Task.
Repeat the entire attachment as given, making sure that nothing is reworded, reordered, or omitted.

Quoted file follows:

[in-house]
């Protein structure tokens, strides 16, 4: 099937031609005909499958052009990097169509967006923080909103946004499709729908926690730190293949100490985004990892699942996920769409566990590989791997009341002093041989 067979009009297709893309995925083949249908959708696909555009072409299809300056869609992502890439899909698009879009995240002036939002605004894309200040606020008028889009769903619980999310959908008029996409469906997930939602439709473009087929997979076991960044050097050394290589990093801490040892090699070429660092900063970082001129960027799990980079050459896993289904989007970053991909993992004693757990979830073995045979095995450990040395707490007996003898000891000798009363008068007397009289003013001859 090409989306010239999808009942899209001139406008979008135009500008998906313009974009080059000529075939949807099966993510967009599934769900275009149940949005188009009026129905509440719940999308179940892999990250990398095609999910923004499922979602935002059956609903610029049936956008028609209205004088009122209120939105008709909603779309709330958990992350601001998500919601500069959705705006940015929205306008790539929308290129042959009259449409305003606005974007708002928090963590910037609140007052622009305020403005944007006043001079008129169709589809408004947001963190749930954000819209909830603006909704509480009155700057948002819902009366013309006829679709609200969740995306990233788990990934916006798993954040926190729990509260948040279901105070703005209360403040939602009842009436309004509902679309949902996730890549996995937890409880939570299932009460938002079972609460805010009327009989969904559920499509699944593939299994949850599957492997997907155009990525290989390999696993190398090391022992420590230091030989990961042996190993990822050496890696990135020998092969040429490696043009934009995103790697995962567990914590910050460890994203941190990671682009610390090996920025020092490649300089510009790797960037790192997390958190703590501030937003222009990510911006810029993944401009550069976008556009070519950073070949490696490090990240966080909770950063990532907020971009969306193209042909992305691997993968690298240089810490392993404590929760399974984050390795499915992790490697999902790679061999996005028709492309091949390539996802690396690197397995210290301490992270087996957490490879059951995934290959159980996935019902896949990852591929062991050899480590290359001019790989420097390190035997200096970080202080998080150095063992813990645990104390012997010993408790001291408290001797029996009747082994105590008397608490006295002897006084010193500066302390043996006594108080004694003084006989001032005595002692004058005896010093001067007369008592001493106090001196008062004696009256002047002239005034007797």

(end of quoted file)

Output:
[in-house]
């Protein structure tokens, strides 16, 4: 099937031609005909499958052009990097169509967006923080909103946004499709729908926690730190293949100490985004990892699942996920769409566990590989791997009341002093041989 067979009009297709893309995925083949249908959708696909555009072409299809300056869609992502890439899909698009879009995240002036939002605004894309200040606020008028889009769903619980999310959908008029996409469906997930939602439709473009087929997979076991960044050097050394290589990093801490040892090699070429660092900063970082001129960027799990980079050459896993289904989007970053991909993992004693757990979830073995045979095995450990040395707490007996003898000891000798009363008068007397009289003013001859 090409989306010239999808009942899209001139406008979008135009500008998906313009974009080059000529075939949807099966993510967009599934769900275009149940949005188009009026129905509440719940999308179940892999990250990398095609999910923004499922979602935002059956609903610029049936956008028609209205004088009122209120939105008709909603779309709330958990992350601001998500919601500069959705705006940015929205306008790539929308290129042959009259449409305003606005974007708002928090963590910037609140007052622009305020403005944007006043001079008129169709589809408004947001963190749930954000819209909830603006909704509480009155700057948002819902009366013309006829679709609200969740995306990233788990990934916006798993954040926190729990509260948040279901105070703005209360403040939602009842009436309004509902679309949902996730890549996995937890409880939570299932009460938002079972609460805010009327009989969904559920499509699944593939299994949850599957492997997907155009990525290989390999696993190398090391022992420590230091030989990961042996190993990822050496890696990135020998092969040429490696043009934009995103790697995962567990914590910050460890994203941190990671682009610390090996920025020092490649300089510009790797960037790192997390958190703590501030937003222009990510911006810029993944401009550069976008556009070519950073070949490696490090990240966080909770950063990532907020971009969306193209042909992305691997993968690298240089810490392993404590929760399974984050390795499915992790490697999902790679061999996005028709492309091949390539996802690396690197397995210290301490992270087996957490490879059951995934290959159980996935019902896949990852591929062991050899480590290359001019790989420097390190035997200096970080202080998080150095063992813990645990104390012997010993408790001291408290001797029996009747082994105590008397608490006295002897006084010193500066302390043996006594108080004694003084006989001032005595002692004058005896010093001067007369008592001493106090001196008062004696009256002047002239005034007797």